Inflammation of the adipose tissue in the retroperitoneal cavity adjacent to pelvic endometriosis

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3 Citations (Scopus)


Aim: Peritoneal endometriosis is a chronic inflammatory disease particularly associated with macrophages. Of note, adipose tissues with fibrotic changes in the context of peritoneal endometriotic lesions are often observed during surgery. However, the characteristics of fibrotic adipose tissues in endometriosis are still unknown. In this study, we investigated the inflammatory status of retroperitoneal adipose tissues adjacent to pelvic endometriotic lesions. Methods: Thirty-two patients who underwent surgical treatment were assigned to either the endometriosis (n = 16) or the control (n = 16) groups. Retroperitoneal adipose tissues around the uterus were collected from patients in both groups. Fibrosis was evaluated via Masson's trichrome staining. Macrophage infiltration, the expression of fatty acid-binding protein 4 (FABP4), and angiogenesis in the retroperitoneal adipose tissues were evaluated via immunohistochemistry. The mRNA expression levels of cytokines was also evaluated in the adipose tissues using real-time PCR. Results: There was more fibrosis and angiogenesis in the adipose tissues adjacent to the endometriotic lesions with a significantly higher level of infiltration of macrophages and a predominance of the M1 type in the endometriosis group compared to the control group. In addition, FABP4 positivity in the adipose tissues of the peritoneum was significantly higher in the endometriosis group versus the control group. Moreover, the mRNA expression levels of FABP4, VEGF, and proinflammatory cytokines were also significantly higher in the endometriosis group. Conclusion: Altogether, our results showed that the adipose tissue adjacent to endometriotic lesions are inflamed with fibrosis and angiogenesis.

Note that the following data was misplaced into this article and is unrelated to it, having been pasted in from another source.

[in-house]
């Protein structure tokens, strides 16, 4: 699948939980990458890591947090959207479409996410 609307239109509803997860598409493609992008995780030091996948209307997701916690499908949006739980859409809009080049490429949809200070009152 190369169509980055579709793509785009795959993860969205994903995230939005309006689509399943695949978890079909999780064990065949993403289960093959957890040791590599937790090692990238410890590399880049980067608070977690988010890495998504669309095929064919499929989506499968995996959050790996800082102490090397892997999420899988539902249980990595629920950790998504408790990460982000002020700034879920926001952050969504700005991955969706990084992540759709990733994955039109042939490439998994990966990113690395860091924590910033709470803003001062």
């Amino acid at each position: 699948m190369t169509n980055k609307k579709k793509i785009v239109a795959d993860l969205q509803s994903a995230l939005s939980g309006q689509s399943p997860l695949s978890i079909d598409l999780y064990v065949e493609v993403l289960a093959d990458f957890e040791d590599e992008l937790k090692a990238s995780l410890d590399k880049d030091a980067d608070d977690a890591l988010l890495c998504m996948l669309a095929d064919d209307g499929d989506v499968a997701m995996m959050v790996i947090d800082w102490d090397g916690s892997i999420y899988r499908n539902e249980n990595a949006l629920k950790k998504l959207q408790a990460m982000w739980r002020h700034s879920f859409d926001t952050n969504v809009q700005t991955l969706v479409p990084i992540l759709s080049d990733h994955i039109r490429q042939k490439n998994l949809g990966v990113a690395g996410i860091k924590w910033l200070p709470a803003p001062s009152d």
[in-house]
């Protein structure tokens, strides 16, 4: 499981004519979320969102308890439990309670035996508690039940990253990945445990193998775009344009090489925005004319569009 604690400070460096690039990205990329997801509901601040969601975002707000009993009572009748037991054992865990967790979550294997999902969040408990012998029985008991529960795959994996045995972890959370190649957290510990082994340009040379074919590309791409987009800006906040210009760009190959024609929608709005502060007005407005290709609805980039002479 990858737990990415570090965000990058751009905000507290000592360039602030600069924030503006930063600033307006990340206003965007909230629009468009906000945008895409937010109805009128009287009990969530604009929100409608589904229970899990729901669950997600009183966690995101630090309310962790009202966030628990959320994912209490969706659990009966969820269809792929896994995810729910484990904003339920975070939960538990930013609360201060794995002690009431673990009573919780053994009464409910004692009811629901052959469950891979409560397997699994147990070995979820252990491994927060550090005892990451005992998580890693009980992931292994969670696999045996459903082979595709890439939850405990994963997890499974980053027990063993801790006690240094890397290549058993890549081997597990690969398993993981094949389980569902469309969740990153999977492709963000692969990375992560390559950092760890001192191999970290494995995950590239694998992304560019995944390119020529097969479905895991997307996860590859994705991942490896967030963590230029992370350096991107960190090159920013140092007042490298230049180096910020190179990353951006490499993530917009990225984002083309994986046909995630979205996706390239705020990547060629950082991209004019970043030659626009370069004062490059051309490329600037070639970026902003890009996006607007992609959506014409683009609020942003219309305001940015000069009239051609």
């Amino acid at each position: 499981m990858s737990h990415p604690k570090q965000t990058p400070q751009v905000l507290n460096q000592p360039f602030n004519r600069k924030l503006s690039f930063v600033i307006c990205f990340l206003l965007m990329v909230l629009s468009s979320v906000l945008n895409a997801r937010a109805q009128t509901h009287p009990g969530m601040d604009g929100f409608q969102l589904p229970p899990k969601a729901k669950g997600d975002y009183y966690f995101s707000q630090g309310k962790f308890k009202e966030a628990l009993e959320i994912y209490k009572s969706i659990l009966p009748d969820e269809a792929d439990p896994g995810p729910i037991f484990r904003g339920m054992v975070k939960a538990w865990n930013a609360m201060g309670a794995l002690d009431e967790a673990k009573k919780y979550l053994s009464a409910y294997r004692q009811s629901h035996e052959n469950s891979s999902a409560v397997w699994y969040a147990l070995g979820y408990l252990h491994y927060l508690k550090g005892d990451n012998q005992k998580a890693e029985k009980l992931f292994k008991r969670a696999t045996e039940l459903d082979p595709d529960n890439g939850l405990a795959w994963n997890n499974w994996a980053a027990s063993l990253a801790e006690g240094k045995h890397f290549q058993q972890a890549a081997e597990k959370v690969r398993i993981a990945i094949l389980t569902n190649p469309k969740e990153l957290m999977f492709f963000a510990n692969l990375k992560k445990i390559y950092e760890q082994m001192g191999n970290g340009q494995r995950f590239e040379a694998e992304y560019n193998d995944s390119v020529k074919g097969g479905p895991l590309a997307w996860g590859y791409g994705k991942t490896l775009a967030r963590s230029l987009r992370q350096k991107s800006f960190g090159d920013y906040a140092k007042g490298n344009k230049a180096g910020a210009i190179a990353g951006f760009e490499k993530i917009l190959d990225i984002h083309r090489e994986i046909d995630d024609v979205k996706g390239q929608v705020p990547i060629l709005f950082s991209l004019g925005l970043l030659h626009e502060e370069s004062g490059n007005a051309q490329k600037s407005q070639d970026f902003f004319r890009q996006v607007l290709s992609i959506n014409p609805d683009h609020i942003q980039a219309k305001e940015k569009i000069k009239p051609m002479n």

Original languageEnglish
Pages (from-to)3598-3606
Number of pages9
JournalJournal of Obstetrics and Gynaecology Research
Issue number10
Publication statusPublished - Oct 2021


  • adipose tissueendometriosis
  • fatty acid-binding protein 4
  • fibrosis
  • inflammation

ASJC Scopus subject areas

  • Obstetrics and Gynaecology


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